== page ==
Joel McCrea

American actor (1905–1990) / From Wikipedia, the free encyclopedia

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Joel Albert McCrea (November 5, 1905 October 20, 1990) was an American actor whose career spanned a wide variety of genres over almost five decades, including comedy, drama, romance, thrillers, adventures, and Westerns, for which he became best known.

Quick facts: Joel McCrea, Born, Died, Resting place, Alma&...
Joel McCrea
McCrea in Four Faces West (1948)
Joel Albert McCrea

(1905-11-05)November 5, 1905
DiedOctober 20, 1990(1990-10-20) (aged 84)
Resting placeRemains scattered into the Pacific Ocean
Alma materPomona College
Years active1927–1976
(m. 1933)
Children3, including Jody McCrea

He appeared in over one hundred films,[1] starring in over eighty, among them Alfred Hitchcock's espionage thriller Foreign Correspondent (1940), Preston Sturges' comedy classics Sullivan's Travels (1941), and The Palm Beach Story (1942), the romance film Bird of Paradise (1932), the adventure classic The Most Dangerous Game (1932), Gregory La Cava's bawdy comedy Bed of Roses (1933), George Stevens' six-time Academy Award nominated romantic comedy The More the Merrier (1943), William Wyler's These Three, Come and Get It (both 1936) and Dead End (1937), Howard Hawks' Barbary Coast (1935), and a number of western films, including Wichita (1955) as Wyatt Earp and Sam Peckinpah's Ride the High Country (1962), opposite Randolph Scott.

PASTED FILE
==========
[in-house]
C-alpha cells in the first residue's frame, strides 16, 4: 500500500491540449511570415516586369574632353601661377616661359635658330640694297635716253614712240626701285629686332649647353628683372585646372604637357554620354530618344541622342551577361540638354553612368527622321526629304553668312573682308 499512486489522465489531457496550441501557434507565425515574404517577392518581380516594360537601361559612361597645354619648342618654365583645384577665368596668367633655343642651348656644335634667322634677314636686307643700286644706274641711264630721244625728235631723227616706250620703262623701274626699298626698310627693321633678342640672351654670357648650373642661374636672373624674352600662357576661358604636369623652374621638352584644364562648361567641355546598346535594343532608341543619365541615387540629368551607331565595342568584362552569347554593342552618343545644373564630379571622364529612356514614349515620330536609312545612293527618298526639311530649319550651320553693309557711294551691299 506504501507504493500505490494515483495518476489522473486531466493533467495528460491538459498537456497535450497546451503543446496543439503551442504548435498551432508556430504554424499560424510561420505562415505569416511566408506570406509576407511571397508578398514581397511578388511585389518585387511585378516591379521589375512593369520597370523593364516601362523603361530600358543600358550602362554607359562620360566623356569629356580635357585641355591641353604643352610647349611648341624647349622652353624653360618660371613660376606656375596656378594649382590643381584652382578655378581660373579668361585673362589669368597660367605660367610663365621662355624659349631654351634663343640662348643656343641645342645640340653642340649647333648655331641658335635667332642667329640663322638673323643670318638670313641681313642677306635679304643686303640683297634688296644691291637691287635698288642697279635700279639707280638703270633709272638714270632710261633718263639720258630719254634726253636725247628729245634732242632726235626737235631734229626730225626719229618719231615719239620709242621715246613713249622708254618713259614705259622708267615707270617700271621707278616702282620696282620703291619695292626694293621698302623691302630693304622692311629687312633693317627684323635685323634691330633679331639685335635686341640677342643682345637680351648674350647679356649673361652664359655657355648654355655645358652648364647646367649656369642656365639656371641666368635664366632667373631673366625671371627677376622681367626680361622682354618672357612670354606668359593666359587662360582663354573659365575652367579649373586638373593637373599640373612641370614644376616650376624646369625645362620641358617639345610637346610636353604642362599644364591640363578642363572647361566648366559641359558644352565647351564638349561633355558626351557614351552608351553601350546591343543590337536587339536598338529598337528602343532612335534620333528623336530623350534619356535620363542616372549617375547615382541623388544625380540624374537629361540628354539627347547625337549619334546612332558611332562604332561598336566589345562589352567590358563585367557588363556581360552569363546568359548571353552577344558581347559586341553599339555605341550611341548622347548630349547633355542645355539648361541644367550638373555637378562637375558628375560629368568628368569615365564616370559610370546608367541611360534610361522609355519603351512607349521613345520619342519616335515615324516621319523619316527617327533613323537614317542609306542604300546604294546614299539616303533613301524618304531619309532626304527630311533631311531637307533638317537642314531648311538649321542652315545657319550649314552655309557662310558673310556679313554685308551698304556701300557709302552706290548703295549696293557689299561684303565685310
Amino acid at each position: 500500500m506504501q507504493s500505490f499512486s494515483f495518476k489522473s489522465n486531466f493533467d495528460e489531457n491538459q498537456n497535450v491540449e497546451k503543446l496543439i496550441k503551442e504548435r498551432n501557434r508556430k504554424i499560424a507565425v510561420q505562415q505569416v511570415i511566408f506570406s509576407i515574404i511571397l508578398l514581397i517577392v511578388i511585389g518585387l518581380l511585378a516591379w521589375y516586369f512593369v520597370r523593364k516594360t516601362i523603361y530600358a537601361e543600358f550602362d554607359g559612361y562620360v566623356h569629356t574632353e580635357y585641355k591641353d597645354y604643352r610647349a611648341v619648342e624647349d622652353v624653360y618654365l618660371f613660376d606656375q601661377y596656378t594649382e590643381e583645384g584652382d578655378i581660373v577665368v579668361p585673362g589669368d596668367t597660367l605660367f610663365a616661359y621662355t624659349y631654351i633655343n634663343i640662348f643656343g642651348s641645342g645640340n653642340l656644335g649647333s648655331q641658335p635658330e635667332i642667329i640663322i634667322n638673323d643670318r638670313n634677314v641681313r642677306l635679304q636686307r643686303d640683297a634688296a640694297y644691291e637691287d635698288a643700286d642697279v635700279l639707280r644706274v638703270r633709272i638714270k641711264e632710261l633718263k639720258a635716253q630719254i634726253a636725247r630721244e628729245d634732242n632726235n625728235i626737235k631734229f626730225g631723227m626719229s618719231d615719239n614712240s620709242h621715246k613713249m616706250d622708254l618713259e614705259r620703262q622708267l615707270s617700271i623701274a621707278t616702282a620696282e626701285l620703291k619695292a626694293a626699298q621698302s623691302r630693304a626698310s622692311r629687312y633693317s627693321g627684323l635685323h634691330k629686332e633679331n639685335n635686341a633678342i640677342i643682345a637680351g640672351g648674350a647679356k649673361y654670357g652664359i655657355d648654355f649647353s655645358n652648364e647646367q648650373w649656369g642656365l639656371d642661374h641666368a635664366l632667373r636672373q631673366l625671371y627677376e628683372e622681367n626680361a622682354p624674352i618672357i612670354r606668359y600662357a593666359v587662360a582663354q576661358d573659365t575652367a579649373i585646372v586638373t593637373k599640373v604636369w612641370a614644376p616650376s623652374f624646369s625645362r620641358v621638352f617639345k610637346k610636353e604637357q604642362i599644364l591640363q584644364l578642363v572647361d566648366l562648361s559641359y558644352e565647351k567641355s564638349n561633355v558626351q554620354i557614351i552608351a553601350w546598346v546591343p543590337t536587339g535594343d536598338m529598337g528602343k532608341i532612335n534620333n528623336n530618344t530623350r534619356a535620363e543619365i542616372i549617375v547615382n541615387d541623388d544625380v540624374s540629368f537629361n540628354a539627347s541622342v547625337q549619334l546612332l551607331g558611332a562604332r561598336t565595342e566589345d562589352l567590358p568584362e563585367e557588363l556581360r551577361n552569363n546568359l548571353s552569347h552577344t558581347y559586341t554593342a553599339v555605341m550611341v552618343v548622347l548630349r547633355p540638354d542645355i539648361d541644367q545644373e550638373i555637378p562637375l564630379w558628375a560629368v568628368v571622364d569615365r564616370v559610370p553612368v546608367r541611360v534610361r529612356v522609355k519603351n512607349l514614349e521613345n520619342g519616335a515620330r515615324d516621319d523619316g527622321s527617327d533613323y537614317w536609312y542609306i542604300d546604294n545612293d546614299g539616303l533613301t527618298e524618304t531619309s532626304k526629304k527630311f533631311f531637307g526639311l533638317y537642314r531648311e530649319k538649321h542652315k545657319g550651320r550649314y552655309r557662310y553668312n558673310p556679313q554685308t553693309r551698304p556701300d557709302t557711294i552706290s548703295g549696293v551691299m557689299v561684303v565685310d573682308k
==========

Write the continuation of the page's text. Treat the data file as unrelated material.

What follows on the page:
He starred in a total of three Best Picture Oscar nominees: Dead End (1937), Foreign Correspondent (1940), and The More the Merrier (1943).

With the exception of the British thriller Rough Shoot (1953) and film noir Hollywood Story (1951), McCrea appeared in Western films exclusively from 1946 until his retirement in 1976.